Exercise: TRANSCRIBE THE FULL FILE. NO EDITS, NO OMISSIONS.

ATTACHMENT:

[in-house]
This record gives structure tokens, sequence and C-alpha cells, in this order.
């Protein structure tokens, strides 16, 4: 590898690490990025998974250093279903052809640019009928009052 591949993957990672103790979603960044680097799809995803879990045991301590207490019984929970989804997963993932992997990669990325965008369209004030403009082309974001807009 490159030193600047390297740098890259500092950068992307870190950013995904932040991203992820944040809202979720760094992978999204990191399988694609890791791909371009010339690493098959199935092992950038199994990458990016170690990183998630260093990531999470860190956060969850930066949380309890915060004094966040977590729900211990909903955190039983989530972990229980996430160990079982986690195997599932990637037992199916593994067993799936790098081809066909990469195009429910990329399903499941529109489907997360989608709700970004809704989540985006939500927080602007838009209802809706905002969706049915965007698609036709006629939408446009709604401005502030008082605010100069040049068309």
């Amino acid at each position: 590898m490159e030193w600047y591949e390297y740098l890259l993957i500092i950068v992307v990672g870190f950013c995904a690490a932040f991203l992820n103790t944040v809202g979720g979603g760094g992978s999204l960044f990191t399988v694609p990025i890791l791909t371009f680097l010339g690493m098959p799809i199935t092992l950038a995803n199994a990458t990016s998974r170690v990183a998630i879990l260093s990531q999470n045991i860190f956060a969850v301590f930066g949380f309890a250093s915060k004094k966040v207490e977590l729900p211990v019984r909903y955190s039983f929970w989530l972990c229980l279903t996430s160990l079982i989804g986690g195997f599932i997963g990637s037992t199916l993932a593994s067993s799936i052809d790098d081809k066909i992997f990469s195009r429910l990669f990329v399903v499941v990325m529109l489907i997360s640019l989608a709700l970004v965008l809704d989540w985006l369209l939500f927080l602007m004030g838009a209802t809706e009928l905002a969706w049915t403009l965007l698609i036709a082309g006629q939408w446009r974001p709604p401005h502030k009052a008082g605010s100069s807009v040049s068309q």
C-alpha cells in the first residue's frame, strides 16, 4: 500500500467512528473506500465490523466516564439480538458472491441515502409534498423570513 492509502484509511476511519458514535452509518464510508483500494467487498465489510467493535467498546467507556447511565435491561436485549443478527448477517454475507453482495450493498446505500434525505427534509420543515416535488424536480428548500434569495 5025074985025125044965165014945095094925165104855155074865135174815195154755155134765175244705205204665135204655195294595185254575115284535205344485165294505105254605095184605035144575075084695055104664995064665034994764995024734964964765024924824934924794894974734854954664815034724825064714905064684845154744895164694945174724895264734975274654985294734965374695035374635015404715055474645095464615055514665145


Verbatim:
[in-house]
This record gives structure tokens, sequence and C-alpha cells, in this order.
């Protein structure tokens, strides 16, 4: 590898690490990025998974250093279903052809640019009928009052 591949993957990672103790979603960044680097799809995803879990045991301590207490019984929970989804997963993932992997990669990325965008369209004030403009082309974001807009 490159030193600047390297740098890259500092950068992307870190950013995904932040991203992820944040809202979720760094992978999204990191399988694609890791791909371009010339690493098959199935092992950038199994990458990016170690990183998630260093990531999470860190956060969850930066949380309890915060004094966040977590729900211990909903955190039983989530972990229980996430160990079982986690195997599932990637037992199916593994067993799936790098081809066909990469195009429910990329399903499941529109489907997360989608709700970004809704989540985006939500927080602007838009209802809706905002969706049915965007698609036709006629939408446009709604401005502030008082605010100069040049068309």
């Amino acid at each position: 590898m490159e030193w600047y591949e390297y740098l890259l993957i500092i950068v992307v990672g870190f950013c995904a690490a932040f991203l992820n103790t944040v809202g979720g979603g760094g992978s999204l960044f990191t399988v694609p990025i890791l791909t371009f680097l010339g690493m098959p799809i199935t092992l950038a995803n199994a990458t990016s998974r170690v990183a998630i879990l260093s990531q999470n045991i860190f956060a969850v301590f930066g949380f309890a250093s915060k004094k966040v207490e977590l729900p211990v019984r909903y955190s039983f929970w989530l972990c229980l279903t996430s160990l079982i989804g986690g195997f599932i997963g990637s037992t199916l993932a593994s067993s799936i052809d790098d081809k066909i992997f990469s195009r429910l990669f990329v399903v499941v990325m529109l489907i997360s640019l989608a709700l970004v965008l809704d989540w985006l369209l939500f927080l602007m004030g838009a209802t809706e009928l905002a969706w049915t403009l965007l698609i036709a082309g006629q939408w446009r974001p709604p401005h502030k009052a008082g605010s100069s807009v040049s068309q």
C-alpha cells in the first residue's frame, strides 16, 4: 500500500467512528473506500465490523466516564439480538458472491441515502409534498423570513 492509502484509511476511519458514535452509518464510508483500494467487498465489510467493535467498546467507556447511565435491561436485549443478527448477517454475507453482495450493498446505500434525505427534509420543515416535488424536480428548500434569495 5025074985025125044965165014945095094925165104855155074865135174815195154755155134765175244705205204665135204655195294595185254575115284535205344485165294505105254605095184605035144575075084695055104664995064665034994764995024734964964765024924824934924794894974734854954664815034724825064714905064684845154744895164694945174724895264734975274654985294734965374695035374635015404715055474645095464615055514665145